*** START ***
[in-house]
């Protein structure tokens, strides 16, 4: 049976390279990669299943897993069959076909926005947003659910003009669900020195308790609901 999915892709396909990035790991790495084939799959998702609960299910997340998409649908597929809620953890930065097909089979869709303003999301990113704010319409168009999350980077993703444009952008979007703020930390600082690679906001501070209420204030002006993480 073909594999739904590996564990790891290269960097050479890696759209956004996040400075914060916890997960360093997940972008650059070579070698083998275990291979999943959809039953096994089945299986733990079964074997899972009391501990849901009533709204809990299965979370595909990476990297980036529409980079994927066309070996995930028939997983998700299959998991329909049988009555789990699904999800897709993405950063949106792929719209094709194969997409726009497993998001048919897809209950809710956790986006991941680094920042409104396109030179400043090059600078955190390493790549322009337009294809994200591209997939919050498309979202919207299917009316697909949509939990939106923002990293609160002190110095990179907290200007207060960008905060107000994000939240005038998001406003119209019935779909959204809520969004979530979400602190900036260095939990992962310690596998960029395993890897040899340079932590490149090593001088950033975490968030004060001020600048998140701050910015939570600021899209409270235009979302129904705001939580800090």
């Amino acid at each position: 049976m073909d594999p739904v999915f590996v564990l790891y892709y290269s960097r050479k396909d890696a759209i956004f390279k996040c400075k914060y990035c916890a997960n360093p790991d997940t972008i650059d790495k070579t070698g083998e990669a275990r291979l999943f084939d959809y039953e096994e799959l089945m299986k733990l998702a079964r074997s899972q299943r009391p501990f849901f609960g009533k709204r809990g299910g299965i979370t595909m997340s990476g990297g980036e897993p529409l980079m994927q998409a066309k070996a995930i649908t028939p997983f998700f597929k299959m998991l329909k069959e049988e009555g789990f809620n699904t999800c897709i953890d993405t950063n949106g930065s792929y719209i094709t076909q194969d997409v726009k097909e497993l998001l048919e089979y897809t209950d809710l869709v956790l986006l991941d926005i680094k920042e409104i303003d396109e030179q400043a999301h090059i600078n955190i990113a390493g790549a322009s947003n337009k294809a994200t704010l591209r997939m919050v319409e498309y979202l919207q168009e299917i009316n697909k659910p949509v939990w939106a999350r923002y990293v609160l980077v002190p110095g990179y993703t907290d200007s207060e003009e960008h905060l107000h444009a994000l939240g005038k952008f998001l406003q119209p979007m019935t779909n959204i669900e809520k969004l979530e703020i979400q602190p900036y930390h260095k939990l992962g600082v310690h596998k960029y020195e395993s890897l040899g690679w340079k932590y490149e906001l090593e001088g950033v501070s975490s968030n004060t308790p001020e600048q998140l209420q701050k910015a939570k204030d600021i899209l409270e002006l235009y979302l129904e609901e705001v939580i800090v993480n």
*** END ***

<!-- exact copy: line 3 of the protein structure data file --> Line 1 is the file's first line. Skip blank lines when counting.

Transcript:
């Amino acid at each position: 049976m073909d594999p739904v999915f590996v564990l790891y892709y290269s960097r050479k396909d890696a759209i956004f390279k996040c400075k914060y990035c916890a997960n360093p790991d997940t972008i650059d790495k070579t070698g083998e990669a275990r291979l999943f084939d959809y039953e096994e799959l089945m299986k733990l998702a079964r074997s899972q299943r009391p501990f849901f609960g009533k709204r809990g299910g299965i979370t595909m997340s990476g990297g980036e897993p529409l980079m994927q998409a066309k070996a995930i649908t028939p997983f998700f597929k299959m998991l329909k069959e049988e009555g789990f809620n699904t999800c897709i953890d993405t950063n949106g930065s792929y719209i094709t076909q194969d997409v726009k097909e497993l998001l048919e089979y897809t209950d809710l869709v956790l986006l991941d926005i680094k920042e409104i303003d396109e030179q400043a999301h090059i600078n955190i990113a390493g790549a322009s947003n337009k294809a994200t704010l591209r997939m919050v319409e498309y979202l919207q168009e299917i009316n697909k659910p949509v939990w939106a999350r923002y990293v609160l980077v002190p110095g990179y993703t907290d200007s207060e003009e960008h905060l107000h444009a994000l939240g005038k952008f998001l406003q119209p979007m019935t779909n959204i669900e809520k969004l979530e703020i979400q602190p900036y930390h260095k939990l992962g600082v310690h596998k960029y020195e395993s890897l040899g690679w340079k932590y490149e906001l090593e001088g950033v501070s975490s968030n004060t308790p001020e600048q998140l209420q701050k910015a939570k204030d600021i899209l409270e002006l235009y979302l129904e609901e705001v939580i800090v993480n």